PHOENIXVILLE, PA — Yoga In The Park has been a win for Phoenixville, as grateful participants show up at Reeves and Kimberton parks to take in the sunsets and enjoy the class.
Yoga teacher Sheila Keating was not sure how she would continue classes when businesses and schools shutdown, but she forged a way, and created Yoga In The Park.
“Once we hit the yellow phase and could have 25 participants outdoors, I was ecstatic,” she said.
Coordinating with Phoenixville Parks and Recreation, East Pikeland Township, and Upper Providence Township, Keating arranged to have outdoor yoga classes at 6 p.m. on Mondays, Wednesdays, and Thursdays.
“Yoga in the park has been a blessing to both myself and the participants,” said Keating. “Everyone shows up needs some movement and connection, some form of normalcy in this mess.”
“When COVID happened we as teachers were finding ourselves in a dilemma with how to teach and keep our tribe in place. Zoom was a frustrating situation at first – now it’s much easier – but, we were still missing that connection,” she said.
The participants are just as grateful for this connection as Keating. Classes have been meeting at Reeves Park in Phoenixville and Kimberton Park in East Pikeland.
Class member Gabriel said, “Sheila is an incredible yoga instructor. I look forward to Sheila’s class weekly, because I know I’m going to have a wonderful time and feel relaxed when class is over.”
Participants supply their own mats, along with their own “open heart and wonderful vibe,” said Keating. They set up their mats at least 6 feet apart. The classes instruct in yoga for all levels, with options for participants to take things back a notch or up a notch, depending on ability.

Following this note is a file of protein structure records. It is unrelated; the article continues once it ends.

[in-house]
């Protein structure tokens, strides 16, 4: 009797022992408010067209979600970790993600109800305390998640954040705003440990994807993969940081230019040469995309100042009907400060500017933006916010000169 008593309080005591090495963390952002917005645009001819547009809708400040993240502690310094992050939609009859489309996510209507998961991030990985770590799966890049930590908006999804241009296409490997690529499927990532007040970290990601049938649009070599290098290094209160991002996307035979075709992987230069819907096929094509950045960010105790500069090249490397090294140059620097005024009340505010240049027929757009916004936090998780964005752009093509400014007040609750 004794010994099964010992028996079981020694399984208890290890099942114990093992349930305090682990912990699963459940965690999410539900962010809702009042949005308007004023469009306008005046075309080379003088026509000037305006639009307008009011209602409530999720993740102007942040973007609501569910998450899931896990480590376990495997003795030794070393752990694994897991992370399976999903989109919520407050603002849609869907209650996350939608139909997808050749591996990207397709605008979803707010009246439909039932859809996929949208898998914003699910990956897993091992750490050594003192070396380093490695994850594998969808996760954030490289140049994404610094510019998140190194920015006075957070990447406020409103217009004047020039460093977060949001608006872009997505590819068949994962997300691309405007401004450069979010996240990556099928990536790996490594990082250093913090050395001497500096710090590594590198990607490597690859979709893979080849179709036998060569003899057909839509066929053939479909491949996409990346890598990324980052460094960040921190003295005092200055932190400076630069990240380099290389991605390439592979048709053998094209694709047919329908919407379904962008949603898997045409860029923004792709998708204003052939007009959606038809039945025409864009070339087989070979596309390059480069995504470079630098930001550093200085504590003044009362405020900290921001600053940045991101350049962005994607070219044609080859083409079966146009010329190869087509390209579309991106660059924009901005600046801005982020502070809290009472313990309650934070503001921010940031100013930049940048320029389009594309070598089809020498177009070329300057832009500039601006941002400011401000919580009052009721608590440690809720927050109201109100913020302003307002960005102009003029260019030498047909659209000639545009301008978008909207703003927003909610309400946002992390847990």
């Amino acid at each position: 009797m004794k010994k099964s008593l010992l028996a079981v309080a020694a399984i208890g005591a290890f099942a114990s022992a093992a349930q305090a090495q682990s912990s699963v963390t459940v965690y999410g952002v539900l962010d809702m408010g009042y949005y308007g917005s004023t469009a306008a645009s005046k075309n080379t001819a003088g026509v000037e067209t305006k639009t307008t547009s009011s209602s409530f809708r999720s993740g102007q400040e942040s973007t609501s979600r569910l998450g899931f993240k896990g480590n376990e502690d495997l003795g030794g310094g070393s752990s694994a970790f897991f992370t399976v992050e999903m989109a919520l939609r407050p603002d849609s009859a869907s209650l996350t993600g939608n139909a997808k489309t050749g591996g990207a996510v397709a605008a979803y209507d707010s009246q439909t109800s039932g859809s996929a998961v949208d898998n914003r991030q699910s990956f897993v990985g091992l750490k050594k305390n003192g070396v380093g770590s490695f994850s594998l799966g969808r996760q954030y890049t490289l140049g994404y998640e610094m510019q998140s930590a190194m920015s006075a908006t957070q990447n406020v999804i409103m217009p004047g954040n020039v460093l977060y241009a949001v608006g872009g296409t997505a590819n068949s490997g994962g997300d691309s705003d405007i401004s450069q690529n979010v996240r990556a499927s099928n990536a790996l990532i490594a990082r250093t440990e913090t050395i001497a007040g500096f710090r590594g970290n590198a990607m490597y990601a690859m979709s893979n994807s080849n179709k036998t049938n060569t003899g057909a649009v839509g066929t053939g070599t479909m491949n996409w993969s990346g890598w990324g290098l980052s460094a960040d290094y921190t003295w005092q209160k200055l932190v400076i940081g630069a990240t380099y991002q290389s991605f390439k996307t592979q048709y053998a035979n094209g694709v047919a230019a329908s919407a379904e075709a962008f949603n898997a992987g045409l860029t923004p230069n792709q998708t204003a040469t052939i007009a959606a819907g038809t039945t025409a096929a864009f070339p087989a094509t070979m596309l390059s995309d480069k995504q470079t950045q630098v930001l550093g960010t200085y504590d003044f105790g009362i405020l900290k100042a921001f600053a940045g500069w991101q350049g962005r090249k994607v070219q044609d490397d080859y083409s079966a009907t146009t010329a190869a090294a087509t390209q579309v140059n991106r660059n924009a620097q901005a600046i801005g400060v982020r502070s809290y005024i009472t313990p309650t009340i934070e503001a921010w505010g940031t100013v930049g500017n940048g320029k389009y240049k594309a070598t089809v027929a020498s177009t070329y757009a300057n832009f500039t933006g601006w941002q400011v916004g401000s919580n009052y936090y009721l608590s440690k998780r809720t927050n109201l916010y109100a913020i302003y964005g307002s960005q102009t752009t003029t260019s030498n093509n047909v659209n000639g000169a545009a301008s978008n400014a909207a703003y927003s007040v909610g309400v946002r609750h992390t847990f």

“Everyone leaves with with a renewed, reset body and mind,” Keating said.
Keating said she got into yoga because she had a vocal condition called Spasmodic Dysphonia.
“The simple description is vocal spasms which directly affect the vocal chords. Robert Kennedy Jr. has this same condition,” she explained. Keating said, after watching Kennedy’s speeches, she realized he was not letting it stop him from accomplishing his goals, and she was encouraged.
“I became determined to find tools to help me on a daily basis and yoga was at the top. The breath work and mindfulness were tools I could slip in my mind and call upon as needed,” she said.
“Those that have taken my class know I have good days and bad days but, I do what I love anyway. It doesn’t stop me. Once I start teaching I get out of my own way — out of my head — and place my focus on the participants. How can I help them today? What do they need in this moment? That’s when my rhythm kicks in. I love it.”
Kristen, another of Keating’s students, said, “I have taken yoga classes for a few years with Sheila. Sheila has a natural calming presence that promotes relaxation. Her non-judgmental style allows you to focus on your inner self while stretching and strengthening your body.”
Keating said wonderful people are showing up for Yoga In The Park, from beginners to advanced.
A $10 donation is suggested for taking the class. More information on schedules, location, and mini-retreats can be found at YogaWithSheilaK.com.